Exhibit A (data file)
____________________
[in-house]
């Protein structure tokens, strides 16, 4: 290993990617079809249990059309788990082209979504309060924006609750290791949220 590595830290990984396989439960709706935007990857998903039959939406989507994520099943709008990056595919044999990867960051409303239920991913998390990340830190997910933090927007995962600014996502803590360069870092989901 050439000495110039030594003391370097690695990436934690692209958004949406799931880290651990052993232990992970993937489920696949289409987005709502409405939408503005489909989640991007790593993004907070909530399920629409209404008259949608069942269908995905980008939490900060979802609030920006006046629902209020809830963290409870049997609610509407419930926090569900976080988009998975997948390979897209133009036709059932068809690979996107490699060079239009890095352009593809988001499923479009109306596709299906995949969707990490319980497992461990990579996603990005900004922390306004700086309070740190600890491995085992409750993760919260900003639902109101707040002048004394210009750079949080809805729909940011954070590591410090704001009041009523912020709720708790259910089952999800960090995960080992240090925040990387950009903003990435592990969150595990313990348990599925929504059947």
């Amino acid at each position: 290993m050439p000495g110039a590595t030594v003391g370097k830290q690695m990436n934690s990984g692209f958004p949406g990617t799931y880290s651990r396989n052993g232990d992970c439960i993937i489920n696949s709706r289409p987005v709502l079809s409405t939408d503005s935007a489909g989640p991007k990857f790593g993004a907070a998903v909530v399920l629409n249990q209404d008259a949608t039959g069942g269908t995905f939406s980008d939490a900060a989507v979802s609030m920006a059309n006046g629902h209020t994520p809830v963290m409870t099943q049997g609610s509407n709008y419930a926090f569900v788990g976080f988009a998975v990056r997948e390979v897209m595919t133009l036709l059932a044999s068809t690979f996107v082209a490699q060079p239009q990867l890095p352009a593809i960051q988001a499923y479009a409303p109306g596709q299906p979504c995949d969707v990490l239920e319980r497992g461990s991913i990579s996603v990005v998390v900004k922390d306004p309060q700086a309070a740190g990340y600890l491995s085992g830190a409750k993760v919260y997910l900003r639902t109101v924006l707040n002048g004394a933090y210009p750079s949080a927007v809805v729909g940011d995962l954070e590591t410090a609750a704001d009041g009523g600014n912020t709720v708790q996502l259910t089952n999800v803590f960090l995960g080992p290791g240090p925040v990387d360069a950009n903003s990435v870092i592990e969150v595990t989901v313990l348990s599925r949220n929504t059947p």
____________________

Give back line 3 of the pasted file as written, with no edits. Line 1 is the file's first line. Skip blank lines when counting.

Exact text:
């Amino acid at each position: 290993m050439p000495g110039a590595t030594v003391g370097k830290q690695m990436n934690s990984g692209f958004p949406g990617t799931y880290s651990r396989n052993g232990d992970c439960i993937i489920n696949s709706r289409p987005v709502l079809s409405t939408d503005s935007a489909g989640p991007k990857f790593g993004a907070a998903v909530v399920l629409n249990q209404d008259a949608t039959g069942g269908t995905f939406s980008d939490a900060a989507v979802s609030m920006a059309n006046g629902h209020t994520p809830v963290m409870t099943q049997g609610s509407n709008y419930a926090f569900v788990g976080f988009a998975v990056r997948e390979v897209m595919t133009l036709l059932a044999s068809t690979f996107v082209a490699q060079p239009q990867l890095p352009a593809i960051q988001a499923y479009a409303p109306g596709q299906p979504c995949d969707v990490l239920e319980r497992g461990s991913i990579s996603v990005v998390v900004k922390d306004p309060q700086a309070a740190g990340y600890l491995s085992g830190a409750k993760v919260y997910l900003r639902t109101v924006l707040n002048g004394a933090y210009p750079s949080a927007v809805v729909g940011d995962l954070e590591t410090a609750a704001d009041g009523g600014n912020t709720v708790q996502l259910t089952n999800v803590f960090l995960g080992p290791g240090p925040v990387d360069a950009n903003s990435v870092i592990e969150v595990t989901v313990l348990s599925r949220n929504t059947p």